The Brady Bucs
A chain is only as strong as its weakest link. Doesn’t matter what sport it might be, one man/woman can’t beat you. Sports is comradery personified. Different fields, different backgrounds, different walks of life. It’s the differences that we should find intriguing. Does it matter if we like each other? Yes. Does it exclude the fact that we might have mutual goals? Yes. Are you a mere fan of the game, or the player? Or merely a fan of the player in the game? Yes.
If a 9-box rubics could describe the current vibe in Central Florida amongst these troubled times, its electric. While kids and millennials are getting kicked off of beaches, the phonelines at One Buc place have been rattling off the hook. Record high ticket sales are a reality for this NFC South team whose acquired a bit of swagger recently. When was the last time a .387 team was considered a favorite to go to the Super Bowl?
With that said, let’s pretend that Tom Brady is the center dot inside of this cube. It’s the parts around him that will shape and mold how this season turns out. Brady hasn’t had friends like this since Randy Moss and Wes Welker. This could arguably be the best offense that Brady has ever played under, considering Bruce Arians form of football. Arians take shots. If you compare his playchart to boxing, prepare yourself for overhand lefts, and right uppercuts. Not afraid to go deep, or take chances. But the focus might just be the defense, who started to figure things out late in the season. Lets meet them.
Some might remember calling Mike Evans and Chris Godwin the “Dynamic Duo.” In the top right square one finds Chris Godwin. The Penn State alum had a breakout season in 2019. 86 receptions for 1,333 yards and 9 touchdowns in his pockets. Injury cut his spectacular season short.
To the top left of the cube, one will find Texas A&M’s own Mike Evans. A consistent 1000 yard receiver his entire career, the 6’5 deep threat had injuries that hampered him during 2019. But that didn’t stop him from putting up monster numbers before he was physically unable to perform. Mike Evans had 67 receptions for 1,157 yards. He had 8 touchdowns in his bag before injury. By the way, that’s a catch average of 17.2; can you say, “Go Deep?”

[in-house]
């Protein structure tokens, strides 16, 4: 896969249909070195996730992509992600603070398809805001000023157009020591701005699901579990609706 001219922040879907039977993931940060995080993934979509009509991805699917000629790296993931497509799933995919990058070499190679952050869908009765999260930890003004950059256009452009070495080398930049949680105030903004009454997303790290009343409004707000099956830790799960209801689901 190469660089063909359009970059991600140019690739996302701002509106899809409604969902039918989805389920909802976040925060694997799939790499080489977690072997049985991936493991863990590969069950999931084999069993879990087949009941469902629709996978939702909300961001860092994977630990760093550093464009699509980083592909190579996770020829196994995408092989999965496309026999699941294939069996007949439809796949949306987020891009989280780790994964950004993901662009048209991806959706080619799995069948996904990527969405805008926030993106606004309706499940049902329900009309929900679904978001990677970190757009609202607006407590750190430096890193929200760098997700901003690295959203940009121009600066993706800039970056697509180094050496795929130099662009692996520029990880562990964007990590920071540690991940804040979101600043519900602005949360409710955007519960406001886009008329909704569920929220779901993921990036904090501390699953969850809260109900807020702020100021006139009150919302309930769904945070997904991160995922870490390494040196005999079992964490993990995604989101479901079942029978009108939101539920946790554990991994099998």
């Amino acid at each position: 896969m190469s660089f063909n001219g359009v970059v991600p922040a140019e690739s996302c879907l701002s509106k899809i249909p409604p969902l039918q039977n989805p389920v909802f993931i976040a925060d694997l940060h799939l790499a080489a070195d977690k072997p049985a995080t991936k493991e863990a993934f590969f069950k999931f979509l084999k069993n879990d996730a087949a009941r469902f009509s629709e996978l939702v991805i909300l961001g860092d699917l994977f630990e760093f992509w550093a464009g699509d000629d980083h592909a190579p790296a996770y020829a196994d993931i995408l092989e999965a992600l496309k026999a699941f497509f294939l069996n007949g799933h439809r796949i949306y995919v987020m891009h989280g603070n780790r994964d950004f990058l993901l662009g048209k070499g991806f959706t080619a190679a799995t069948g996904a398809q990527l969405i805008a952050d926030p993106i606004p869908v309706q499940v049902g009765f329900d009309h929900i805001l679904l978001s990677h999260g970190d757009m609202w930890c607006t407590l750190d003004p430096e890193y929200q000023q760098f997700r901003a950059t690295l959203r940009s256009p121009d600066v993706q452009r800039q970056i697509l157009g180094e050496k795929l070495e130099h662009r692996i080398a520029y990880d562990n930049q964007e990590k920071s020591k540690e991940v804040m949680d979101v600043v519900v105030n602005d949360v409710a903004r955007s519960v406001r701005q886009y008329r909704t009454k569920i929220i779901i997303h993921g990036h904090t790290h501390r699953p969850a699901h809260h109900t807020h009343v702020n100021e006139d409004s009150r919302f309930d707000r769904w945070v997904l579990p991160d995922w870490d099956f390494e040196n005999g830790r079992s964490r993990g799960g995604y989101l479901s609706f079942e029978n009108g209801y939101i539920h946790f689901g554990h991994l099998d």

Cameron Brate in my opinion is the security blanket for Tom Brady. His rubics piece is to the right side. The Harvard graduate has seemed more consistent as of late, and with a newly restructured contract, the sky is the limit as to what he could potentially accomplish. Not only a good choice for a late round tight end fantasy sleeper, but he might be good for at least 8 touchdowns this year. Underutilized last year, Brate had 36 receptions for 311 yards, and 4 touchdowns. From my standpoint, his productivity takes a quantum leap.
When it comes to producing better numbers than the previous year, he didn’t do it. Could one say O.J. regressed due to last season’s injury? Well he did it. O.J. Howard saw more targets than 2018, but didn't make the most of his opportunities. His average catch ratio decreased from 16.6, to a respectable 13.5. He was also the lone primary Buccaneer that didn't go deep. His longest reception was 33 yards. Clearly, he was hampered. Now healthy, and towards the end of his rookie contract, O.J. has never had a friend like Brady. His size and speed could easily make him become the new end-zone threat of the NFL. Ebron, Metcalf, Howard?
Ronald Jones is between Godwin and Evans as the top producers for Brady in this offense. Once he began 2019 in better shape, the numbers started to emerge. Ronald Jones is a poor man's James White. At least he was last year.At 724 yards rushing, he averaged 4.2 yards an attempt. 6 touchdowns is nothing to sneeze at; it just screams inconsistency. People quickly forget that Rojo averaged 10 yards a catch (31 receptions, 309 yards). The opportunity for Ronald Jones to breakout is valid due to the surrounding pieces, and situations that defenders will find themselves in. Jones could potentially have double digit touchdowns.